Size Up: Changing Paradigms in Social Impact Design
Convened by U-M Public Design Corps, "Size Up" is a full-day experimental symposium dedicated to exploring the multiplicity of activities and inquiries conceived to yield positive change across the design disciplines. Once set against the backdrop of social transition, political reckoning, and ecological crisis, social practice progressively gained momentum among practitioners seeking a less client-dependent, capital-intensive approach to work and production. More recently, however, a growing self-awareness around the contradictions of institutionally sanctioned, solutionist rhetoric and the challenge of arriving at a common good has driven the category into a state of reflection, if not crisis. This symposium brings together leading researchers, practitioners, and scholars to engage in dialogue around ways to meaningfully intervene. Assembling current and emergent strains of thinking in social practice, participants will address and disentangle conundrums around communality, universalism, pluralism, liberal democracy, and social justice. Through a comparative lens, the symposium will critically explore social design’s capacities to deliver transformative outcomes at a decisive scale.
Equal parts scholarly gathering and action-based happening, "Size Up" will directly examine the tools and processes to sponsor more flexible, horizontal and engaging modes of collective participation through a series of concordant workshops. "Size Up" will feature Detroit artist/activist-led workshops, live music, and a moderated panel discussion between Taubman faculty and leading experts in Public Interest Design from around the globe.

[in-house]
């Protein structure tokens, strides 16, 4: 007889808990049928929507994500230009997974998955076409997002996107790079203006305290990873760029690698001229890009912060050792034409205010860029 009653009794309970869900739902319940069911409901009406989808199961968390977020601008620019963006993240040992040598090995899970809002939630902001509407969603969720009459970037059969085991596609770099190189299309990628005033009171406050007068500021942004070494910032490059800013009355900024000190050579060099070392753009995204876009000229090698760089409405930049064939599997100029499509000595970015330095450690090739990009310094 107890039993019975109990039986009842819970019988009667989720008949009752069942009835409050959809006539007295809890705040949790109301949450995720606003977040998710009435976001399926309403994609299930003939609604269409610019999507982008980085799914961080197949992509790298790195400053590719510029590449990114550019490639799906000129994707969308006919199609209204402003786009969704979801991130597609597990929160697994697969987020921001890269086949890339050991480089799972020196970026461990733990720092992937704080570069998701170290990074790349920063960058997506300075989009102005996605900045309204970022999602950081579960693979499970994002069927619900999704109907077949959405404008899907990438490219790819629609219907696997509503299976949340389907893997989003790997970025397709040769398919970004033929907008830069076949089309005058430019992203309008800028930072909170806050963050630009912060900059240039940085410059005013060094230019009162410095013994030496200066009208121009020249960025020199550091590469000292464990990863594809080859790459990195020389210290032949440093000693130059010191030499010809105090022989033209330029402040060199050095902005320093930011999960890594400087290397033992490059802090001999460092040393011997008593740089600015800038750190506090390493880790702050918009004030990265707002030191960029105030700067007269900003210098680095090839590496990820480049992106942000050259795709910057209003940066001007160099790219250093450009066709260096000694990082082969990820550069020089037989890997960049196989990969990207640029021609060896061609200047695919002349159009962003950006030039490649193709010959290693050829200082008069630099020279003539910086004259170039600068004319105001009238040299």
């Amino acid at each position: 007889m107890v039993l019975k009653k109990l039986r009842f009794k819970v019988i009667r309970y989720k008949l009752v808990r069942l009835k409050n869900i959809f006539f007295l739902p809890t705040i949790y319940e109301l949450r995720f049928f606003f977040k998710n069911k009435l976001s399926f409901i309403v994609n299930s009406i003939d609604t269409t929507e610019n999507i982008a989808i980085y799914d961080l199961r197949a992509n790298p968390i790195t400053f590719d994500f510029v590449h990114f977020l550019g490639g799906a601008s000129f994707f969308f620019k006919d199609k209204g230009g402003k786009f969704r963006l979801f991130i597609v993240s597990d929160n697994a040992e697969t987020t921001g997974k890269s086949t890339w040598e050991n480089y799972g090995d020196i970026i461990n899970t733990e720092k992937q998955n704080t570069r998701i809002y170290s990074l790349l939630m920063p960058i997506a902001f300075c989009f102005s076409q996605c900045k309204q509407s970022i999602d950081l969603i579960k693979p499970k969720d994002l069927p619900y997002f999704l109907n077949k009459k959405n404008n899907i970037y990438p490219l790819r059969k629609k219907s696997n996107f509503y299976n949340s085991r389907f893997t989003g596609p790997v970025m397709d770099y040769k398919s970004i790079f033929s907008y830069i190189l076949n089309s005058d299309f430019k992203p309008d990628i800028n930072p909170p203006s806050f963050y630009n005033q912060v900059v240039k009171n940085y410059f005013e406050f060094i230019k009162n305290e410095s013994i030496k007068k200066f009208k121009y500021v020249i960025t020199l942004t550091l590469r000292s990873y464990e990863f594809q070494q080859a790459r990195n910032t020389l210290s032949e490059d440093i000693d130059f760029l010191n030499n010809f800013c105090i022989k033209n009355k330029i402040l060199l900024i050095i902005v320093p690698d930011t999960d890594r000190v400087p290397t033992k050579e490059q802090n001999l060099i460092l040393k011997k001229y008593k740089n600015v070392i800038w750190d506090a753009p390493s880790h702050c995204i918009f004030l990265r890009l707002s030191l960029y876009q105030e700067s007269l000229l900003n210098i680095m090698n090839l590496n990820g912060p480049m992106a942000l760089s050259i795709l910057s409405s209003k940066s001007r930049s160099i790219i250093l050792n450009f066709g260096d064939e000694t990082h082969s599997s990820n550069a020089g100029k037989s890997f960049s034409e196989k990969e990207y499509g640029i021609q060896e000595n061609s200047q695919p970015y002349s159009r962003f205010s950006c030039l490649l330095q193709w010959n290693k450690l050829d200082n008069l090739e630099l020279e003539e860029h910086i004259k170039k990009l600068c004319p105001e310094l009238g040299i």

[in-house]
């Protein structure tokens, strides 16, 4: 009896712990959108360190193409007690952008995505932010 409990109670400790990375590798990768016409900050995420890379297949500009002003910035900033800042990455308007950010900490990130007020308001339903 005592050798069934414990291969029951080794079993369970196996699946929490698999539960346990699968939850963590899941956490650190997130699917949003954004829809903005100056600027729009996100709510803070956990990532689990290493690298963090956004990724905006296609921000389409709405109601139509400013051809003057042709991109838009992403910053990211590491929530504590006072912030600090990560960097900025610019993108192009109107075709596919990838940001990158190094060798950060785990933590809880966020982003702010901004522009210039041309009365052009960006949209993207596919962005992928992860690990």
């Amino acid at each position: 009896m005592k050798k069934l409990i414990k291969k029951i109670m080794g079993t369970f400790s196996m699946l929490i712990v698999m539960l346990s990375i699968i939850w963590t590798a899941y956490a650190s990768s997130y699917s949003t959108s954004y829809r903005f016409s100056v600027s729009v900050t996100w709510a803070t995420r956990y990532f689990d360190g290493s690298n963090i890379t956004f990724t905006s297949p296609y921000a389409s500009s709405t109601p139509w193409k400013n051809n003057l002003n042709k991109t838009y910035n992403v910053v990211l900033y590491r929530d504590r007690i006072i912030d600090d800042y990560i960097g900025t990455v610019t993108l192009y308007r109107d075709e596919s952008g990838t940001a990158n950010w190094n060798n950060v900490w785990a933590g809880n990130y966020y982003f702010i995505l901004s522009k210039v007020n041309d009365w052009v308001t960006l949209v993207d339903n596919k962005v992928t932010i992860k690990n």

This symposium continues the tradition of honoring the humanitarian work of Raoul Wallenberg, a Taubman College alumnus distinguished for his courageous actions in German-occupied Hungary during World War II.
Speakers / Instigators
The Collectif Etc. (Maxence Bohn) is a non-profit organization based in Marseille and in Drôme, France. Created in 2010, The Collectif Etc. directs its energies, collaborating with local communities, to address the question of the use of public spaces in the urban environment. Today, the Collectif Etc is composed of six architects working in the fields of architecture, urbanism, art and design. The Collectif etc. experiments with alternative ways of producing space for people working for social and ecological solutions.
On July 3, 2017, The Honorable Chokwe Antar Lumumba became the 53rd mayor of the City of Jackson, Mississippi. He is an attorney, a husband, a father, and the son of two life-long community activists—the late Mayor Chokwe Lumumba and Nubia Lumumba. Mayor Lumumba earned his Juris Doctorate and a certificate in sports and entertainment law from Thurgood Marshall School of Law at Texas Southern University in Houston, Texas in 2008.